MANAGUA, Nicaragua — It speaks to the state of Nicaragua’s transportation infrastructure that I am fortunate to have enjoyed my recent visit without racking up a manslaughter charge.
Ox-pulled carts, bicyclists, motor bikers, auto rickshaws, passenger vehicles and 18-wheelers all share the often merely two-lane Pan-American Highway in the Central American country. Traveling a distance of 30 miles often took more than an hour, and the time tripled once I braved the hilly dirt roads cluttered with pedestrians loath to move to the side.
In other words, the Nicaraguan infrastructure, including undrinkable tap water and frequent power outages, is akin to that of many Latin Amercian third world countries. But the kicker is that most third world countries aren’t pursuing a $30 billion interoceanic canal.
The idea of the Inter-Oceanic Nicaraguan Canal has been floating around since Spanish conquistadors invaded the country in the 1520s. The newest chapter in the ongoing story of bold plans and zero constrution occurred in September, when the government signed a memorandum of understanding with a Hong Kong-based financier for the project.
The wet canal linking the Pacific Ocean to the Atlantic Ocean from Monkey Point to the Port of Corinto, on the Pacific Ocean, would be partially finished by 2019, according to the government. There are also plans for a dry canal, or railroad connection, between the two points. The project would coincide with the construction of a port at Monkey Point, giving Nicaragua deep-water access on the Atlantic Ocean side, according to Tico Times, a Costa Rican newspaper.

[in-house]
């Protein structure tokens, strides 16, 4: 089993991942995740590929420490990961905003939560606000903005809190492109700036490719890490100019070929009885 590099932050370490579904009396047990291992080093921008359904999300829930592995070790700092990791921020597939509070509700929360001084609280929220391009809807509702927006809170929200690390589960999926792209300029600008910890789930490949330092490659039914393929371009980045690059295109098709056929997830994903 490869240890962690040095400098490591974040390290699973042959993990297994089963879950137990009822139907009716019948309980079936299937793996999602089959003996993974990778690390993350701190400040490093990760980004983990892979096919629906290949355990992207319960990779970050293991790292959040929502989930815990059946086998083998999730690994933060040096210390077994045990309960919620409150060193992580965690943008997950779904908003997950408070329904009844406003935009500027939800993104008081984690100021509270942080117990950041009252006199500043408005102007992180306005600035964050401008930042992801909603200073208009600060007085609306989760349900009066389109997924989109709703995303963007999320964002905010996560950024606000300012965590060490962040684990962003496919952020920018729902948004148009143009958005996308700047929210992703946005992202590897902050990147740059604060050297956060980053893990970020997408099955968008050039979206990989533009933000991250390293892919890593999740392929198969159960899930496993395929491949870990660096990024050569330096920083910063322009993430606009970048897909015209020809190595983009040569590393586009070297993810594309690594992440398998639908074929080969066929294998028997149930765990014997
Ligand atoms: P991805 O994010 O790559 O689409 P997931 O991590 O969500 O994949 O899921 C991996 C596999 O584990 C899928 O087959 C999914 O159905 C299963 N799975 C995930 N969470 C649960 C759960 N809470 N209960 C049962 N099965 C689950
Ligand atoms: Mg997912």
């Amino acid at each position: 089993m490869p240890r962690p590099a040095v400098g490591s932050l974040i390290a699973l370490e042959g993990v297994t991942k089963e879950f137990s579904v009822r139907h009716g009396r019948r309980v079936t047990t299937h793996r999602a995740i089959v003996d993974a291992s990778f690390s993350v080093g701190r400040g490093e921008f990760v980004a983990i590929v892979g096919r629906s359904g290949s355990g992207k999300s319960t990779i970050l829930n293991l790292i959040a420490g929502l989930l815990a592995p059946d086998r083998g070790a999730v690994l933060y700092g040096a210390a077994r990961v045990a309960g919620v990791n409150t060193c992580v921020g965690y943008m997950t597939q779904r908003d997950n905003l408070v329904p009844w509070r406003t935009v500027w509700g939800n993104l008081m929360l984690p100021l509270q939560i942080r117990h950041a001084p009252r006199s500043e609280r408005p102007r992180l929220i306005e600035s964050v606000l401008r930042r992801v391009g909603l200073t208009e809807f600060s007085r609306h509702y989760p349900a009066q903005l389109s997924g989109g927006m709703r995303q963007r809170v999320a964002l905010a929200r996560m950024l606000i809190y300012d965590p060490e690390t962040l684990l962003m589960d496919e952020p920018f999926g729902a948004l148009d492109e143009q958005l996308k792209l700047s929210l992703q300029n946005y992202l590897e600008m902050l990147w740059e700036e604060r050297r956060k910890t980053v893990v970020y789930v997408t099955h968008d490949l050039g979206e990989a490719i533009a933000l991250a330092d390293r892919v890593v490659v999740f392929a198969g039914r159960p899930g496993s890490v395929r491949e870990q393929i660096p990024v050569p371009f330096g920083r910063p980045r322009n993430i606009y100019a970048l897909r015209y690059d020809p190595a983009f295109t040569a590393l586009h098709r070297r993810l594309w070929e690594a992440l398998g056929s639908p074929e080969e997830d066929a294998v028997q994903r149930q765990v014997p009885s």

Xinwei Telecom is the latest party to bankroll the project, which previously was backed by an United Arab Emirates investor. Before that, then-Russian President Dimitry Medvedez expressed interest. The financial collapse likely helped sober up the United Arab Emirates and Russia, or maybe they finally realized there wasn't much need with another canal nearby. You may have heard of the other nearby canal.
Even if there is enough business for two Central American canals, as Nicaraguan officials say, the gap between development of the projects is staggering. The Panamanian government is expected to expand the canal even after the larger locks, part of the $5.25 billion expansion project, open in 2015. Meanwhile, Nicaragua has yet to break ground on the project, which is estimated to cost nearly 10 times its GDP, according to The Guardian.
The focus on the canal is likely draining attention from the more realistic goal of improving the country’s surface transportation network. The $39.2 million loan Nicaragua received from the Inter-American Development Bank to improve its transportation system is a start but hardly enough. That’s a shame because Nicaragua is enjoying the rewards of the near-sourcing trend. Nicaraguan exports to the U.S. have expanded 21 percent annually in the last 20 years, and more than half of the country’s outbound commodities head to the U.S.
Nicaragua's largest export commodity is knit apparel, followed by by woven apparel; electrical machinery; spices, coffee and tea; and beef, according to the office of the U.S. Trade Representative. The Central America Free Trade Agreement has helped boost trade between the U.S., Nicaragua and the five other member countries, and trade officials say the full benefits of the 2004 pact are still being realized.
But Nicaragua faces growing competition in the apparel market, as Mexico and Panama make larger strides in improving their transportation infrastructure. Instead of viewing the Panama Canal as a potential competitor, Nicaragua should work more to improve its infrastructure so it can better utilize Panama’s ports of Colon and Balboa as transshipment hubs. That’s far less glamorous than the proposed major project aimed at lifting Nicaragua from poverty. But surely even President Daniel Ortega, widely seen as a more economically pragmatic socialist, can see the limits of banking on grand visions of locks, rather than cheaper asphalt.